Interesting North

Now that the dust has more-or-less settled, write-ups of Interesting North are starting to emerge around the web. So far, they’ve been really positive – which is a slightly strange feeling, especially where people are crediting me directly. It wasn’t really me – I was just one of the catalysts – so it seems a little unfair on the speakers and everyone else involved to heap too much praise in my direction.

I lived with the organising for about nine months, from actually making the decision to do this to the day itself. For much of that time, not much happened – the real hard work, if that’s the right term for it, was crammed into the last few weeks. And I didn’t do it all myself – although doing things by committee is never the most efficient of processes, there were a hardcore of people ready and willing to pitch in with physical assistance when it was needed. I folded 300 tshirts, and packed 300 bags, and the family keyed 300 booktitles into BookCrossing. Students at Sheffield Hallam made 200m of bunting. Greg single-handledly produced a newspaper. And so it went on.

At the outset, my main fear was that it would be a damp squib rather than an abject failure. That it would be only a few people who turned up, speakers wouldn’t show, the AV wouldn’t work properly, and the reaction would be one of sympathy and “oh, well, never mind” rather than outrage at outright disaster. Once the ticket sales ticked passed the hundred mark, I could relax slightly. Then it sold out, so the concern about attendance diminished. But then a whole new set of stresses emerge – did I remember to check whether the AV desk could feed the video camera with sound? Would we be able to get 250 people across the road for lunch and back inside an hour?

If I’m absolutely honest, I didn’t enjoy the day. Not because it went horribly wrong – it didn’t – but because if it had have gone horribly wrong, there would have been nothing I could do about it. It’s a little like watching a child pedal away from you the first time you take the stabilisers off the bike. There’s a few moments when you can run alongside to catch them, but once they accelerate away from you, there’s nothing you can do except watch. And once I’d hit play on the titles video, that was it – whether it worked or not was out of my hands. Fortunately I had a professional taking care of linking everything together, and watching Joel Fryer in action made me very glad that my part in the standing up and talking was a minor one. He makes it look easy, but it’s not. Put me on a stage with a subject I’m comfortable with, and I’m very rarely nervous – but I find ad-hoc presentation strangely terrifying.

Being completely unable to control how events unfold, and yet still be immersed in them, is a strange and not-entirely comfortable feeling. And standing at the back of the room, the better to be able to warn the catering team for the moment that the coffee was needed, it was very difficult to get a feel for how people were reacting. So I found myself worrying – pointlessly as it turned out – about the overrunning schedule, and the occasional sound glitches, and the slightly dodgy acoustics. If you’re watching the speakers concentrating more on the clock and the PA than what they’re saying, you’re probably better off finding other things to do – so I spent most of the day behind the scenes rather than in the hall. Which is a shame, because I missed some genii by all accounts.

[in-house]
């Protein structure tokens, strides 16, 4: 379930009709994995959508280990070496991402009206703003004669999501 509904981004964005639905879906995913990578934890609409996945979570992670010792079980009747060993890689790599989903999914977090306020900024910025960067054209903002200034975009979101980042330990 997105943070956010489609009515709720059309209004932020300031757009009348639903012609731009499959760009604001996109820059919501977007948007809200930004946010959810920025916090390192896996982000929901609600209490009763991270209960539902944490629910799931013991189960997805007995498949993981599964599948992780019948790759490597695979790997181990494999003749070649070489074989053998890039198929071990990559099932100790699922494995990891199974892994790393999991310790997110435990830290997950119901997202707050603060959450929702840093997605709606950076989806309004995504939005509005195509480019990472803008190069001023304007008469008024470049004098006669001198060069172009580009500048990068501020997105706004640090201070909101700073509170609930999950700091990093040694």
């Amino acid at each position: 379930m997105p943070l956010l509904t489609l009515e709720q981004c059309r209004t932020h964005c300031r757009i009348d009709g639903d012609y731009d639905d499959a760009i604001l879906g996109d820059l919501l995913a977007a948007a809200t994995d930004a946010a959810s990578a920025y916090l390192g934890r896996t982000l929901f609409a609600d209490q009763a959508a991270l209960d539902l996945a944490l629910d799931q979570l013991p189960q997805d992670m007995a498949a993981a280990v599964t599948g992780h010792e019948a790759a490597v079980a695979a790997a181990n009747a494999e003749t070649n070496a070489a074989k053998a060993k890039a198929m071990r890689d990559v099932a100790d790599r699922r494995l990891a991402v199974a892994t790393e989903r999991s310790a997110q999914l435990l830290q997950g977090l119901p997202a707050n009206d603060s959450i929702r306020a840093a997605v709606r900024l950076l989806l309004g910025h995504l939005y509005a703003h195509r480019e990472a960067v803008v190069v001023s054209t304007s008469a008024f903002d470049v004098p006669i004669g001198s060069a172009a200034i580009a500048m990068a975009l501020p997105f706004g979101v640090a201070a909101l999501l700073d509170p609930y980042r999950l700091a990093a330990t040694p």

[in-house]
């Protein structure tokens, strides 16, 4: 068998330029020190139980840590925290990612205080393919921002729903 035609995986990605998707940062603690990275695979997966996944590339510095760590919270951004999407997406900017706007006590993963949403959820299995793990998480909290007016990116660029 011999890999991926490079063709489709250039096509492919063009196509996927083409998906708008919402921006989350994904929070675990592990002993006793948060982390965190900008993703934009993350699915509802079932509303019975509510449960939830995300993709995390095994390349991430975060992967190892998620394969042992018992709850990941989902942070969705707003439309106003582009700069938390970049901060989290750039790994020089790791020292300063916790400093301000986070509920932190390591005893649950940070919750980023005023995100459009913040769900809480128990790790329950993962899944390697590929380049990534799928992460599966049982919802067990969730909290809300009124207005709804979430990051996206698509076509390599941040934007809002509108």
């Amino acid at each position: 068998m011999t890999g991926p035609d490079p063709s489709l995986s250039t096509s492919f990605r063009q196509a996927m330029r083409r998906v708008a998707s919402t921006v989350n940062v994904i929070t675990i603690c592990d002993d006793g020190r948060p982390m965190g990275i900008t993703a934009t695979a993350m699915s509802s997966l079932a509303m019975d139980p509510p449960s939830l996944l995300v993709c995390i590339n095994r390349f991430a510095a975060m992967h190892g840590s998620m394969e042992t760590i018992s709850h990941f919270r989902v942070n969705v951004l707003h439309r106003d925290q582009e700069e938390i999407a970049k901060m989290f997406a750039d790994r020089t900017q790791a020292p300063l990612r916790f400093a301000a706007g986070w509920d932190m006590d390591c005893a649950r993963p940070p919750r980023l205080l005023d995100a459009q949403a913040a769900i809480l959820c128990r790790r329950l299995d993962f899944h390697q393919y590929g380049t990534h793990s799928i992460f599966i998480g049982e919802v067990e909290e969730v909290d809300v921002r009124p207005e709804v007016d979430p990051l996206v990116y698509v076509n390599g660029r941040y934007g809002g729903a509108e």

From the feedback I’ve had, both online and in real life, I was worryingly needlessly. Everyone seemed to enjoy themselves, including the speakers, and there have been plenty of people asking if I’m going to do it again. The short answer is that I don’t know. I’m not sure how compatible it would have been with a “real” job – fortunately Rattle were very understanding about the time sink that Interesting North became, but it would have been a lot harder if I’d been sneaking around trying to do this in someone else’s time. It would also be highly dependent on sponsorship – I was very fortunate to have some very generous sponsors, but without them it would have been a major financial risk for me personally. And without the team – all of whom have commitments of their own – none of it would have happened.

Of course – once I’ve caught up with sleep, got rid of the detritus of cardboard boxes that are left over and decided what to do with all the spare books and coloured pencils, I’m probably going to feel differently about it. So the answer to the question is a qualified “yes” at the moment. It would be a shame to waste the goodwill; now that the word is out about what Interesting North was, it should be easier to shift the tickets. Hopefully the sponsors will want to be involved again. And the memory of sitting bolt upright in bed panicking about whether I’d told people the right date will have faded.

So see you next year. Maybe. Probably.